Meanwhile, many residents in this neighborhood have bigger worries than the chip bags and empty cigarette packs lining their lawns. Oftentimes mothers and fathers work two jobs and come home late at night, exhausted. On the weekends, if they're not still working, they just want to relax and catch up with their family.

Thanks in part to a push from Price and councilman Gil Cedillo, the city appears to have noticed that greater help is needed. In late April, City Hall approved a motion to create a plan that would allocate extra trash clean up funds to especially needy areas. The areas would be chosen based on data in a program modeled after the LAPD's statistics analysis program, called COMPSTAT.

Price's office has already made great strides working alone. Since July, it has collected more than 100,000 tons of trash and cleaned dozens of long-neglected alleys packed with trash at times in piles up to 8 feet high. The campaign, called "Keep It Clean," cost the office more than $500,000 in special funds. And contributions from the Bureau of Sanitation roughly cost $1.2 million.

If the new city-wide plan goes through, Price may be able to shift his focus to other South L.A. issues, like affordable housing and healthy food access. But he said he will keep walking the streets at the annual monthly cleanups.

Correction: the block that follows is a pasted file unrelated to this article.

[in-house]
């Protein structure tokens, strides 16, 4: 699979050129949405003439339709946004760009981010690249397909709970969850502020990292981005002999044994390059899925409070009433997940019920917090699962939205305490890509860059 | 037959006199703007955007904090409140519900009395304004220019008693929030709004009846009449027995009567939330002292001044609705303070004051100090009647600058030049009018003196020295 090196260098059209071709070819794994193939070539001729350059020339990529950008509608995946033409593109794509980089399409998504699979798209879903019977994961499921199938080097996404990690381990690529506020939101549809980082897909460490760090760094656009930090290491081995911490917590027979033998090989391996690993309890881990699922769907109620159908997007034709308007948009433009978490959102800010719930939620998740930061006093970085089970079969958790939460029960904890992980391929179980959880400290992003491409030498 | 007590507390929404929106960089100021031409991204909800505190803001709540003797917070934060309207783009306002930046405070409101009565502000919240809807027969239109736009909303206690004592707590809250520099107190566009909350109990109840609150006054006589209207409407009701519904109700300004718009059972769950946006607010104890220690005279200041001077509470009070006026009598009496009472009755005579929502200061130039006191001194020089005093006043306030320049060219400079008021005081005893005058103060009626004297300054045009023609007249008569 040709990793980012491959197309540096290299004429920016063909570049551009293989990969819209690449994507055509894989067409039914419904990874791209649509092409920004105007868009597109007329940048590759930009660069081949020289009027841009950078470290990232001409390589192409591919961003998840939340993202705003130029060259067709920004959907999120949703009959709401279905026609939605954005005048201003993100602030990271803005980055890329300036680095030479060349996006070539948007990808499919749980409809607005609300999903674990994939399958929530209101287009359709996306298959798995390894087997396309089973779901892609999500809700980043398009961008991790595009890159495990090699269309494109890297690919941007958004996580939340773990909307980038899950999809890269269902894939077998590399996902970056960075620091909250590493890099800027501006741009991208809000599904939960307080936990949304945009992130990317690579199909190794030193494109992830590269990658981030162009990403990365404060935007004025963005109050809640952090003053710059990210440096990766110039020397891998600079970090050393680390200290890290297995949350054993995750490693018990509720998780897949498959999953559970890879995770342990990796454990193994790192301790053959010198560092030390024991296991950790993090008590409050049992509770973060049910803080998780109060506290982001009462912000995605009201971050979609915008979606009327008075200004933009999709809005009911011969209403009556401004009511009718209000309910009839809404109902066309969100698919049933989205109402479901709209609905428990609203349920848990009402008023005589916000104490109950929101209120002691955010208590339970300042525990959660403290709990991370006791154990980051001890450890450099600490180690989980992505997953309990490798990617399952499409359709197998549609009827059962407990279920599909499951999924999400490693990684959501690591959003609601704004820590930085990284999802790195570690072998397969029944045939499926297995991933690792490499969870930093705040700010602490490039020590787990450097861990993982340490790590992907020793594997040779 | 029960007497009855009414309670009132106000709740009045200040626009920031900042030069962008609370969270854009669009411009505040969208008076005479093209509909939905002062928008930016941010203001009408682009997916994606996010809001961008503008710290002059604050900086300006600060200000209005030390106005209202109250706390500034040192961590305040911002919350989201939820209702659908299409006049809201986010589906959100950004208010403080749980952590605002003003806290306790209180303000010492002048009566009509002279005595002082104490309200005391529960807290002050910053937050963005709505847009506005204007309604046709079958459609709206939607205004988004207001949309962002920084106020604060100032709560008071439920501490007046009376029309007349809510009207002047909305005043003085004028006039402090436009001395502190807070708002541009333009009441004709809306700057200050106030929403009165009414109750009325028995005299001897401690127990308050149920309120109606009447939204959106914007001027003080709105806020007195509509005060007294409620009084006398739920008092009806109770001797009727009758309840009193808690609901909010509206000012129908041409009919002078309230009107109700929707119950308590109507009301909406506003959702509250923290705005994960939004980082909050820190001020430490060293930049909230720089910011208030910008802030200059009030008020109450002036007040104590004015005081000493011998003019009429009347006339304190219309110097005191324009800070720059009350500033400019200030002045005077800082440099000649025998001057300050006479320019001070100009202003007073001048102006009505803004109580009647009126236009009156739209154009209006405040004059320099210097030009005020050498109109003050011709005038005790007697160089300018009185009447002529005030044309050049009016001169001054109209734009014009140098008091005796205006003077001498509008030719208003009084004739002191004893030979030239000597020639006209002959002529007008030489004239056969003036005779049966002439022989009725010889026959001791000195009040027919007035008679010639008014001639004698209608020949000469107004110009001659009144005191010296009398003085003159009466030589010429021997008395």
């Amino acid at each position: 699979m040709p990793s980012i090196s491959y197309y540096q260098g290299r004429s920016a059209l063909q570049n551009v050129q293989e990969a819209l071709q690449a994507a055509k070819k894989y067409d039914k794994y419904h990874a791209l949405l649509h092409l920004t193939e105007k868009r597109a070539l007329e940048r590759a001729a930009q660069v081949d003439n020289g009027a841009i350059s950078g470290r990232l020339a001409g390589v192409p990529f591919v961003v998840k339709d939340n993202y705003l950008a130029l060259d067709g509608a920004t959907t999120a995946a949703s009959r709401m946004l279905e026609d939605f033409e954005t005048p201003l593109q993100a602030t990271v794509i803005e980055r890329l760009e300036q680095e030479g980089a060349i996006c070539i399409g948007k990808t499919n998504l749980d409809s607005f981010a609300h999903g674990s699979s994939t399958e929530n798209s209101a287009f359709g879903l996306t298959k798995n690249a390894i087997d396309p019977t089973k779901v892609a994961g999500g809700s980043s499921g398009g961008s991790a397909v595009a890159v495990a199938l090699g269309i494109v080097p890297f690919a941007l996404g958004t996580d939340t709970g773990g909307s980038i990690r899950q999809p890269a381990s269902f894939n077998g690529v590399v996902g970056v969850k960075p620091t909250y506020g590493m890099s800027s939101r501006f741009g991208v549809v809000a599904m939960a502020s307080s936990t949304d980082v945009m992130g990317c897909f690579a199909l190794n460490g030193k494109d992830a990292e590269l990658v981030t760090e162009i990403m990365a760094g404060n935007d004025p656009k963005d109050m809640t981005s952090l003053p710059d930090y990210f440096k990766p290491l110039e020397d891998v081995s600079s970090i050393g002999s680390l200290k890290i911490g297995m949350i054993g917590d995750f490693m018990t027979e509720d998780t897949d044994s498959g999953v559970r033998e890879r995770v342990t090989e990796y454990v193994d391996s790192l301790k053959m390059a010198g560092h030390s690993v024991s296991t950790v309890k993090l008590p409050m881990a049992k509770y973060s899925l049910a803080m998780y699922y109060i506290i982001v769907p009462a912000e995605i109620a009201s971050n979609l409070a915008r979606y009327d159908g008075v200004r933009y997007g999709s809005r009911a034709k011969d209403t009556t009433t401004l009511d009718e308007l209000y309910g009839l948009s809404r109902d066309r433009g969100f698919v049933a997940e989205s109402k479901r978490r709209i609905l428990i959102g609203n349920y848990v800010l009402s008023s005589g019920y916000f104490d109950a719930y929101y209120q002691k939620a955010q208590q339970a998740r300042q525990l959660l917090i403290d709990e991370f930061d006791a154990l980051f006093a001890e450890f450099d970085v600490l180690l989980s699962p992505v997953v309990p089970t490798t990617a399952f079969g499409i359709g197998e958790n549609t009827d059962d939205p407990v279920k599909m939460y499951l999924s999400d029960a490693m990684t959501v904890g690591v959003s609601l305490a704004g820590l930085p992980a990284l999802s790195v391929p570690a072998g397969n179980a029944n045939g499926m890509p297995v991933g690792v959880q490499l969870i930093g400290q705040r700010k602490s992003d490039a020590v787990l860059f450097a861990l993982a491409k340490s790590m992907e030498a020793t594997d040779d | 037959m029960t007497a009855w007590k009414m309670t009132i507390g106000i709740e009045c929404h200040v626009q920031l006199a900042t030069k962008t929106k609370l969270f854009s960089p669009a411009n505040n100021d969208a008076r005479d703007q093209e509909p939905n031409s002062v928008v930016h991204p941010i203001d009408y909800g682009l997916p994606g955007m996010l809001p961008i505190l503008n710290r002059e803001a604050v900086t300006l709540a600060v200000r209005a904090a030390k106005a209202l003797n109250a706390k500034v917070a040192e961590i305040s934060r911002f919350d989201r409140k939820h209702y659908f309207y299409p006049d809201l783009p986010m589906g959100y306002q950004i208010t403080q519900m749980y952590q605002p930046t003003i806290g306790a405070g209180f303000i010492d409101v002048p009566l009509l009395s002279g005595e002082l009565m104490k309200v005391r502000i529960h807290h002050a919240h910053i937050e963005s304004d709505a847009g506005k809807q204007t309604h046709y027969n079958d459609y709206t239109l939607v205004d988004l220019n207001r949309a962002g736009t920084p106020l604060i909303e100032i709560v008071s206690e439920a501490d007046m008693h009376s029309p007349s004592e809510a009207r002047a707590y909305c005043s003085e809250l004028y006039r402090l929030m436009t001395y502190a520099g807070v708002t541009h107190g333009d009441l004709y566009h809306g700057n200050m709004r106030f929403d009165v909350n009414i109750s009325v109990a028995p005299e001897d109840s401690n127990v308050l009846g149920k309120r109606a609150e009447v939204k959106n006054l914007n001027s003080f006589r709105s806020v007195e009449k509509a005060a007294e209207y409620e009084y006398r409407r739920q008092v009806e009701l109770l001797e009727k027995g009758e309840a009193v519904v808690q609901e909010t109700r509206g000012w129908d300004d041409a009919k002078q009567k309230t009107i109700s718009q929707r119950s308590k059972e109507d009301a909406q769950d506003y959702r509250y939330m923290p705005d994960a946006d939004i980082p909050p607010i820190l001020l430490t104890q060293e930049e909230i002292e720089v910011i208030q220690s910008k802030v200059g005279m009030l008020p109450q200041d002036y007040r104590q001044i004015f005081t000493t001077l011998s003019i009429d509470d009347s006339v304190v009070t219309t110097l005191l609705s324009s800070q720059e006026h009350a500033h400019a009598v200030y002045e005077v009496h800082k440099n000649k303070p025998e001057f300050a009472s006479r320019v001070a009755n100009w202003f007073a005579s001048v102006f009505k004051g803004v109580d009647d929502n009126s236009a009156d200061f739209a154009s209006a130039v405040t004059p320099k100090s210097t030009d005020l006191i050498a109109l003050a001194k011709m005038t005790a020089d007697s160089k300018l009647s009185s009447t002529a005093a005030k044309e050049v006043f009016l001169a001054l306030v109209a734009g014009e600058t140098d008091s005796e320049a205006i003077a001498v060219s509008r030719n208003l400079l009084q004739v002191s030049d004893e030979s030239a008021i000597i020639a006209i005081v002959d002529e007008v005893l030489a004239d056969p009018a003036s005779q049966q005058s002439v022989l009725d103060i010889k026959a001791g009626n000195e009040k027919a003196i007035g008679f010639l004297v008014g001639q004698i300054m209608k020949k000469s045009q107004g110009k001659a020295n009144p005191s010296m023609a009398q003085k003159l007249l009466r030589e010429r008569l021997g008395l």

100 Trees Spruce Up Broadway in South L.A.

Just as politicians and community members are working to clear away trash and debris from the streets, they are also working to give something back in its place -- trees. The organization City Plants L.A. (formerly Million Trees L.A.) partners with the city, nonprofits, community groups, businesses and residents to plant trees in barren areas -- often low-income, underserved communities with limited park space. Their aim is to create comfortable shady areas, combat pollution, provide fruit and simply bring natural beauty to blighted streets. In April, City Plants took its project to the blocks between Slauson and 69th St. on Broadway in District Nine. Flip through the slideshow above for more on the planting.


Web page and content created by Daina Beth Solomon. Follow her on Twitter at @dainabethcita, email her at, and read more of her work at